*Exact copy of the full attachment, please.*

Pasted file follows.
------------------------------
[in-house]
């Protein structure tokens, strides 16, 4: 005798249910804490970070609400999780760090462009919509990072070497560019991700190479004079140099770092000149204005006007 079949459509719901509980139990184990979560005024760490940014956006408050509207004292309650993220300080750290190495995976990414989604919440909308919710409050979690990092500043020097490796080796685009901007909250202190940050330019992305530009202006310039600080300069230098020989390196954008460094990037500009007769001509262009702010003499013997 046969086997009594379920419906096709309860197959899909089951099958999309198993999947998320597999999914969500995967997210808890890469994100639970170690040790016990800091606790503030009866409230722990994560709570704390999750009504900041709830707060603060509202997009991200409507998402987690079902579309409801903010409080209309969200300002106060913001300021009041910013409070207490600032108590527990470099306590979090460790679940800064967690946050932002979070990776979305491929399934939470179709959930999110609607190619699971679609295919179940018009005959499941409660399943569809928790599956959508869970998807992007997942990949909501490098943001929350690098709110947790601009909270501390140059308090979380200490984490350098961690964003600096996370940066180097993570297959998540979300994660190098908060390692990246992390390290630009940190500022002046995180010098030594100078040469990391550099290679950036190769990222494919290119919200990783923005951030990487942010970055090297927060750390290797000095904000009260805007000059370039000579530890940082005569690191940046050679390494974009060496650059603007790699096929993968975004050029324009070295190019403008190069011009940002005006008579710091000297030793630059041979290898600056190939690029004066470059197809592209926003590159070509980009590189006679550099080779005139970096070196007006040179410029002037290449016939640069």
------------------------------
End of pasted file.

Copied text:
[in-house]
């Protein structure tokens, strides 16, 4: 005798249910804490970070609400999780760090462009919509990072070497560019991700190479004079140099770092000149204005006007 079949459509719901509980139990184990979560005024760490940014956006408050509207004292309650993220300080750290190495995976990414989604919440909308919710409050979690990092500043020097490796080796685009901007909250202190940050330019992305530009202006310039600080300069230098020989390196954008460094990037500009007769001509262009702010003499013997 046969086997009594379920419906096709309860197959899909089951099958999309198993999947998320597999999914969500995967997210808890890469994100639970170690040790016990800091606790503030009866409230722990994560709570704390999750009504900041709830707060603060509202997009991200409507998402987690079902579309409801903010409080209309969200300002106060913001300021009041910013409070207490600032108590527990470099306590979090460790679940800064967690946050932002979070990776979305491929399934939470179709959930999110609607190619699971679609295919179940018009005959499941409660399943569809928790599956959508869970998807992007997942990949909501490098943001929350690098709110947790601009909270501390140059308090979380200490984490350098961690964003600096996370940066180097993570297959998540979300994660190098908060390692990246992390390290630009940190500022002046995180010098030594100078040469990391550099290679950036190769990222494919290119919200990783923005951030990487942010970055090297927060750390290797000095904000009260805007000059370039000579530890940082005569690191940046050679390494974009060496650059603007790699096929993968975004050029324009070295190019403008190069011009940002005006008579710091000297030793630059041979290898600056190939690029004066470059197809592209926003590159070509980009590189006679550099080779005139970096070196007006040179410029002037290449016939640069």